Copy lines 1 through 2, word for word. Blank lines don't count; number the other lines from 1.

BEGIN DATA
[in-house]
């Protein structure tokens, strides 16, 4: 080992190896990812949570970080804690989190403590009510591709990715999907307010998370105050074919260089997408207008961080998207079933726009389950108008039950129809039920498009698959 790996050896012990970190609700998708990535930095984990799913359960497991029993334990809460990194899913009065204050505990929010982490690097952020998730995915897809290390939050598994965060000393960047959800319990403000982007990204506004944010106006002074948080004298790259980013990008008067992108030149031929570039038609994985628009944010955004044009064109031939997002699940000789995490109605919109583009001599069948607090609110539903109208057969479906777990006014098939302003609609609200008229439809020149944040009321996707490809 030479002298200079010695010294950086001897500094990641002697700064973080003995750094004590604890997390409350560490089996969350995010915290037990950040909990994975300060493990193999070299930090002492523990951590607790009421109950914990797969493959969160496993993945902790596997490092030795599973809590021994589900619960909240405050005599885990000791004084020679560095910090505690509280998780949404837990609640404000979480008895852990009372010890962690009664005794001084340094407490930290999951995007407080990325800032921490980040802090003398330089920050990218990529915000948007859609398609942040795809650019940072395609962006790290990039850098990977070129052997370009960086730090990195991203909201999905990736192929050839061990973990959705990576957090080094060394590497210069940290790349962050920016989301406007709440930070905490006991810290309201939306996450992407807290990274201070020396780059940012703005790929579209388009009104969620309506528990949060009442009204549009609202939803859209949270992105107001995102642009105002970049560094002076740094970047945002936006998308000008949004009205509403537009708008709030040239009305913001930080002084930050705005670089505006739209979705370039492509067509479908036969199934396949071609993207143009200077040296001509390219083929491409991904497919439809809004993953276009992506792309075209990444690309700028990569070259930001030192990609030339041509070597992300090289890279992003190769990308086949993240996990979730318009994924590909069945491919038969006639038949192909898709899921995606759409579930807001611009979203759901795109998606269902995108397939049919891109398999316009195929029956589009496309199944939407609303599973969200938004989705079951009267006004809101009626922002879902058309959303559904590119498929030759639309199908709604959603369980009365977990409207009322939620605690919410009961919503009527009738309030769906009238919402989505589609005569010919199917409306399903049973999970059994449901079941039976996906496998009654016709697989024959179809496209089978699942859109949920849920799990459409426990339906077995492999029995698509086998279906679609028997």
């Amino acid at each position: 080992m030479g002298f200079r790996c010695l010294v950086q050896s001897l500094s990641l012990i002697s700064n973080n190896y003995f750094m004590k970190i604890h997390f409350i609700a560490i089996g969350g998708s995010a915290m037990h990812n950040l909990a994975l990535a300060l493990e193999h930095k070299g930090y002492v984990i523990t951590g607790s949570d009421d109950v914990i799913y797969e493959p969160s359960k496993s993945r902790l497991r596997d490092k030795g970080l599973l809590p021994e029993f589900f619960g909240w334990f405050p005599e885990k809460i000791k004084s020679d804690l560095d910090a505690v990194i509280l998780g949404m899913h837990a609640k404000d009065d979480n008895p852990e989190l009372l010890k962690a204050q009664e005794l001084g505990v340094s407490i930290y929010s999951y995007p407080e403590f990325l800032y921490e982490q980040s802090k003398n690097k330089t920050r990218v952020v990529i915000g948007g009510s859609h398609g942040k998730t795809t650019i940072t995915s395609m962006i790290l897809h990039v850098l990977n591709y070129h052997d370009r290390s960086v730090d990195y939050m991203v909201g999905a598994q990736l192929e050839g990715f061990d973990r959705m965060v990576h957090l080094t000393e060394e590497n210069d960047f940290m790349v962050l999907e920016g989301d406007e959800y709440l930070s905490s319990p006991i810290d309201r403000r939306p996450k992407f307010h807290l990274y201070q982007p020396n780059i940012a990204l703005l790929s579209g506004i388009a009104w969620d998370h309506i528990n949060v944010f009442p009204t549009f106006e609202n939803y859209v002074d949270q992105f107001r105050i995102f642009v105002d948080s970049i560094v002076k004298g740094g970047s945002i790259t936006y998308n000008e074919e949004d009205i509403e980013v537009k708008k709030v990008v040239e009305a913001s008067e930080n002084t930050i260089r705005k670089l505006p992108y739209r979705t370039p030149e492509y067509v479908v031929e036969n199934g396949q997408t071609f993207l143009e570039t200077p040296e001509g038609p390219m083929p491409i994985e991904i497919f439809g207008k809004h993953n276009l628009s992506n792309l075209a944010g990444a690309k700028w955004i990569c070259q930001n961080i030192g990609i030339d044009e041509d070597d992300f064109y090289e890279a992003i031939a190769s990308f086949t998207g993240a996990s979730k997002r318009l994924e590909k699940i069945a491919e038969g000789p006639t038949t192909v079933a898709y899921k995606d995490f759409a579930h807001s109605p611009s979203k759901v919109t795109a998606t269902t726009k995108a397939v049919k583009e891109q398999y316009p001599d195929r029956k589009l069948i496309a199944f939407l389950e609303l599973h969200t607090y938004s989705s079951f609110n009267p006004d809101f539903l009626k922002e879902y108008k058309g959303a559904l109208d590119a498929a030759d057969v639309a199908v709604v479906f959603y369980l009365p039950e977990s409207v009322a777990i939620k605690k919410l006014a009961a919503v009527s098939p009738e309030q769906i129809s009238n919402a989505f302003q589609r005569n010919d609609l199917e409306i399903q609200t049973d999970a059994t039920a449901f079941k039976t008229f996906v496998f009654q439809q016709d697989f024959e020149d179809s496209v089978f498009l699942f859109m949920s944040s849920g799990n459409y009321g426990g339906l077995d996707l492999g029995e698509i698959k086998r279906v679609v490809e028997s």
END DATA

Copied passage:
[in-house]
């Protein structure tokens, strides 16, 4: 080992190896990812949570970080804690989190403590009510591709990715999907307010998370105050074919260089997408207008961080998207079933726009389950108008039950129809039920498009698959 790996050896012990970190609700998708990535930095984990799913359960497991029993334990809460990194899913009065204050505990929010982490690097952020998730995915897809290390939050598994965060000393960047959800319990403000982007990204506004944010106006002074948080004298790259980013990008008067992108030149031929570039038609994985628009944010955004044009064109031939997002699940000789995490109605919109583009001599069948607090609110539903109208057969479906777990006014098939302003609609609200008229439809020149944040009321996707490809 030479002298200079010695010294950086001897500094990641002697700064973080003995750094004590604890997390409350560490089996969350995010915290037990950040909990994975300060493990193999070299930090002492523990951590607790009421109950914990797969493959969160496993993945902790596997490092030795599973809590021994589900619960909240405050005599885990000791004084020679560095910090505690509280998780949404837990609640404000979480008895852990009372010890962690009664005794001084340094407490930290999951995007407080990325800032921490980040802090003398330089920050990218990529915000948007859609398609942040795809650019940072395609962006790290990039850098990977070129052997370009960086730090990195991203909201999905990736192929050839061990973990959705990576957090080094060394590497210069940290790349962050920016989301406007709440930070905490006991810290309201939306996450992407807290990274201070020396780059940012703005790929579209388009009104969620309506528990949060009442009204549009609202939803859209949270992105107001995102642009105002970049560094002076740094970047945002936006998308000008949004009205509403537009708008709030040239009305913001930080002084930050705005670089505006739209979705370039492509067509479908036969199934396949071609993207143009200077040296001509390219083929491409991904497919439809809004993953276009992506792309075209990444690309700028990569070259930001030192990609030339041509070597992300090289890279992003190769990308086949993240996990979730318009994924590909069945491919038969006639038949192909898709899921995606759409579930807001611009979203759901795109998606269902995108397939049919891109398999316009195929029956589009496309199944939407609303599973969200938004989705079951009267006004809101009626922002879902058309959303559904590119498929030759639309199908709604959603369980009365977990409207009322939620605690919410009961919503009527009738309030769906009238919402989505589609005569010919199917409306399903049973999970059994449901079941039976996906496998009654016709697989024959179809496209089978699942859109949920849920799990459409426990339906077995492999029995698509086998279906679609028997």